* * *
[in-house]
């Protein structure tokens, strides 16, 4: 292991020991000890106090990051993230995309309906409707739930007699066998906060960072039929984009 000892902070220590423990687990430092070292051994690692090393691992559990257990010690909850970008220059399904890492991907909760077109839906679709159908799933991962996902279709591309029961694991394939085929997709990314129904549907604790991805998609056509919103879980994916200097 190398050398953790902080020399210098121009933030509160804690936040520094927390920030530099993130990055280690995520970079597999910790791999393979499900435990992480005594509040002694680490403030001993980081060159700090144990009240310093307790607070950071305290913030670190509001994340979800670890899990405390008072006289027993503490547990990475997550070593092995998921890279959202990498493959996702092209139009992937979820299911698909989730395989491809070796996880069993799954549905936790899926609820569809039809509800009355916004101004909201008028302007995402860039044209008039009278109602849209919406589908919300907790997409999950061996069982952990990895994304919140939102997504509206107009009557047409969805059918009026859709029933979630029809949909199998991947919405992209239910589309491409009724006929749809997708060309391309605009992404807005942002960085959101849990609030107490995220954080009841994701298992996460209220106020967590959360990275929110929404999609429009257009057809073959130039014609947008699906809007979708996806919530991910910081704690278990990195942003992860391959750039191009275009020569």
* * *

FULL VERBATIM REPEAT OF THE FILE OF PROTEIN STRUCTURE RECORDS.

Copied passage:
[in-house]
């Protein structure tokens, strides 16, 4: 292991020991000890106090990051993230995309309906409707739930007699066998906060960072039929984009 000892902070220590423990687990430092070292051994690692090393691992559990257990010690909850970008220059399904890492991907909760077109839906679709159908799933991962996902279709591309029961694991394939085929997709990314129904549907604790991805998609056509919103879980994916200097 190398050398953790902080020399210098121009933030509160804690936040520094927390920030530099993130990055280690995520970079597999910790791999393979499900435990992480005594509040002694680490403030001993980081060159700090144990009240310093307790607070950071305290913030670190509001994340979800670890899990405390008072006289027993503490547990990475997550070593092995998921890279959202990498493959996702092209139009992937979820299911698909989730395989491809070796996880069993799954549905936790899926609820569809039809509800009355916004101004909201008028302007995402860039044209008039009278109602849209919406589908919300907790997409999950061996069982952990990895994304919140939102997504509206107009009557047409969805059918009026859709029933979630029809949909199998991947919405992209239910589309491409009724006929749809997708060309391309605009992404807005942002960085959101849990609030107490995220954080009841994701298992996460209220106020967590959360990275929110929404999609429009257009057809073959130039014609947008699906809007979708996806919530991910910081704690278990990195942003992860391959750039191009275009020569």